The PWC employee behind LuxLeaks should not be charged

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The following letter, to which I am a signatory, is in the Guardian this morning. I am not sure I need to add to what it says, but if there was to be justice this Christmas this would be one the cases where it would change the course of events:

We deplore the decision by Luxembourg to bring criminal charges against someone they believe to be the whistleblower responsible for passing to the media confidential rulings awarded by the Luxembourg tax authorities (Report, 20 December). We believe these disclosures were manifestly in the public interest, helping to expose the industrial scale on which Luxembourg has sanctioned aggressive tax-avoidance schemes, draining huge sums from public coffers beyond its borders.

The so-called LuxLeaks papers have already forced senior Luxembourg politicians, past and present, to admit there is an urgent need to reform the way multinationals are taxed. The revelations have also transformed the international tax debate, prompting the finance ministers of France, Germany and Italy to write to the European commission calling for urgent action. In their words: “It is obvious that a turning point has been reached in the discussion on unfair tax competition ... Since certain tax practices of countries and taxpayers have become public recently, the limits of permissible tax competition between member states have shifted. This development is irreversible.”

We believe this development is in large part thanks to the brave, public-spirited actions of an individual who ensured the contents of confidential tax rulings granted in Luxembourg became public. In contrast to his actions, Luxembourg has shown itself reluctant — up to this week — to disclose, even to the European commission, the criteria by which it offered businesses confidential tax rulings. Officials at the commission are tasked with ensuring such rulings do not constitute illegal state aid, and are already investigating whether Luxembourg rulings separately granted to subsidiaries of Amazon and Fiat violate state-aid laws.

Until last Thursday, Luxembourg had been firmly resisting what it told the European court of justice were speculative and disproportionate requests for information on its tax rulings from the commission. But now it has abruptly changed course and is complying with all requests. We believe this change is the result of the LuxLeaks scandal. Meanwhile, Margrethe Vestager, commissioner responsible for competition issues, has made clear that the commission is treating the LuxLeaks papers as “market information” and is actively reviewing these tax rulings to decide whether or not they should be made the subject of further illegal state-aid cases. While we understand and agree the rule of law must be observed, we note that Luxembourg prosecutors are required to have in mind whether or not the public interest is served by pursuing a criminal prosecution. We believe there is no public interest in prosecuting an individual suspected of bringing the LuxLeaks papers to the attention of the world.

Raymond Baker Global Financial Integrity
Jack A. Blum Tax Justice Network USA
José Bové French MEP (Green)
Franziska Brantner German MP (Green)
Richard Brooks Author
Prof A J Brown Griffith University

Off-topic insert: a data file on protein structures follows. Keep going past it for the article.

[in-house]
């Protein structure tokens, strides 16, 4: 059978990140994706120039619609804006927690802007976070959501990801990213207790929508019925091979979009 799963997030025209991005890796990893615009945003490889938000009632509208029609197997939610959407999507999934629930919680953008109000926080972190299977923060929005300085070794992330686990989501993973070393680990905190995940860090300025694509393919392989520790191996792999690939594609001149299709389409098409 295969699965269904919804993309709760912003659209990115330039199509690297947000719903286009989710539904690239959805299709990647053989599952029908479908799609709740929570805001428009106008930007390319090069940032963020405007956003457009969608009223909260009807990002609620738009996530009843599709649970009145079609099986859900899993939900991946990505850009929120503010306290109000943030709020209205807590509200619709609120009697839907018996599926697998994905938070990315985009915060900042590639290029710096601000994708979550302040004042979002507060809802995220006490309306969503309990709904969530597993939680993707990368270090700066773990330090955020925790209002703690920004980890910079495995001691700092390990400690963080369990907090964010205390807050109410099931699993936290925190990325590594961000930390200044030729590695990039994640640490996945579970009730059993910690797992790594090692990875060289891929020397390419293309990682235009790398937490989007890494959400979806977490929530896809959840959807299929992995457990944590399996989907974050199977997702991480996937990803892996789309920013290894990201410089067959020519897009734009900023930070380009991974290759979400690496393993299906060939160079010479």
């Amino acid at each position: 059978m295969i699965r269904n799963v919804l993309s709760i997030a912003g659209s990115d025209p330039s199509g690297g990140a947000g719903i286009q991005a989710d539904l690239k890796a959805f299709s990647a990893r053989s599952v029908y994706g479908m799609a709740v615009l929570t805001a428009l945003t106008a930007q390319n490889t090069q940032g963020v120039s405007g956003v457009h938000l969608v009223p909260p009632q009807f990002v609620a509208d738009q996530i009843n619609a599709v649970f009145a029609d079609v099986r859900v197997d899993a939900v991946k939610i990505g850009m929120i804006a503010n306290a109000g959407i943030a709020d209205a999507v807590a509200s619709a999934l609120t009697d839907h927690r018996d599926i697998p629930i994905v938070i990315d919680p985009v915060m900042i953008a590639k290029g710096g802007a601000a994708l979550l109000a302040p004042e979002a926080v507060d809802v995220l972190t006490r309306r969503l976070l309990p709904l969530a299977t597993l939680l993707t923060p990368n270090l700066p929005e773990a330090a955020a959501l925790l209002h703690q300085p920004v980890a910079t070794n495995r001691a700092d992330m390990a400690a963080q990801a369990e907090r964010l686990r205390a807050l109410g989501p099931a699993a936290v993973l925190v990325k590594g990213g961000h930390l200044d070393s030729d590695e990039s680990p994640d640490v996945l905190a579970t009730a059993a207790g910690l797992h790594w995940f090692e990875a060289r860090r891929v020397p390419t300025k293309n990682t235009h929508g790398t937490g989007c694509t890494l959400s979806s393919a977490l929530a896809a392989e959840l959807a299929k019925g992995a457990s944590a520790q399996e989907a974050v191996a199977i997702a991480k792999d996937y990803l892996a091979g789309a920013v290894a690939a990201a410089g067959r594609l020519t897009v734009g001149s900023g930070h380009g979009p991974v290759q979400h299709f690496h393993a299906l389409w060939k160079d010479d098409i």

Terri Butler Australian MP (Labour)
John Christensen Tax Justice Network UK
Allison Christians McGill University
Frank Clemente Americans for Tax Fairness
Alex Cobham Centre for Global Development
Rosa L. DeLauro US Congresswoman (Democrat)
Karima Delli French MEP (Green)
Anneliese Dodds UK MEP (Labour)
Lloyd Doggett US Congressman (Democrat)
Rev Prof Andrew Dutney Uniting Church in Australia
Bas Eickhout Dutch MEP (Green)
Prof Peter Eigen Transparency International
Sven Giegold German MEP (Green)
Andrew Giles Australian MP (Labour)
Jesse Griffiths Eurodad
Gavin Hayman Global Witness
Nathaniel Heller Global Integrity
John Hilary War on Want
Martin Hojsik ActionAid International
Kelvin Hopkins UK MP (Labour)
Tim Hughes Involve
Yannick Jadot French MEP (Green)
Cathy James Public Concern at Work
Lord (Joel) Joffe UK member of upper house (Labour)
Eva Joly French MEP (Green)
Ged Kearney Australian Council of Trade Unions (ACTU)
Paul Kenny GMB union
Dr Sheila Killian University of Limerick
Philippe Lamberts Belgian MEP (Green)
Archie Law ActionAid Australia
Mauricio Lazala Business & Human Rights Resource Centre
Daniel Lebegue Transparency International
Eric LeCompte Jubilee USA
Laetitia Liebert Sherpa
Caroline Lucas UK MP (Green)
Benoît Majerus University of Luxembourg
Adrienne Margolis Lawyers for Better Business
Sorley McCaughey Christian Aid Ireland
Len McCluskey Unite the union
Porter McConnell Coallition for Financial Transparency
John McDonnell UK MP (Labour)
Katherine McFate Center for Effective Government
Michael Meacher UK MP (Labour)
Austin Mitchell UK MP (Labour)
Richard Murphy Tax Research UK
Melissa Parke Australian MP (Labour)
Cedric Perrin French senator (UMP)
Prof Sol Picciotto Lancaster University
Bernard Pinaud CCFD-Terre Solidaire
Prof Thomas Pogge Yale University
Marc Purcell Australian Council for International Development
David Quentin Tax Justice Network UK
Michèle Rivasi French MEP (Green)
Friederike Roder ONE
Prof Tulio Rosembuj University of Barcelona
Molly Scott Cato UK MEP (Green)
Mark Serwotka PCS union
Nick Shaxon Author
Prof Prem Sikka University of Essex
Nick Smith UK MP (Labour)
Jim Stewart Trinity College, Dublin
Lord (Ben) Stoneham UK member of the upper house (Lib Dem)
Dr Andy Storey University College Dublin
Ernest Urtasun Spanish MEP (Green)
Tom van der Lee Oxfam Novib
Denis Vienot Justice et Paiz
Duncan Wigan Copenhagen Business School
Rebecca Wilkins FACT Coalition
Dan Wootton Uniting Church in Australia
Dr Mark Zirnsak Tax Justice Network Australia

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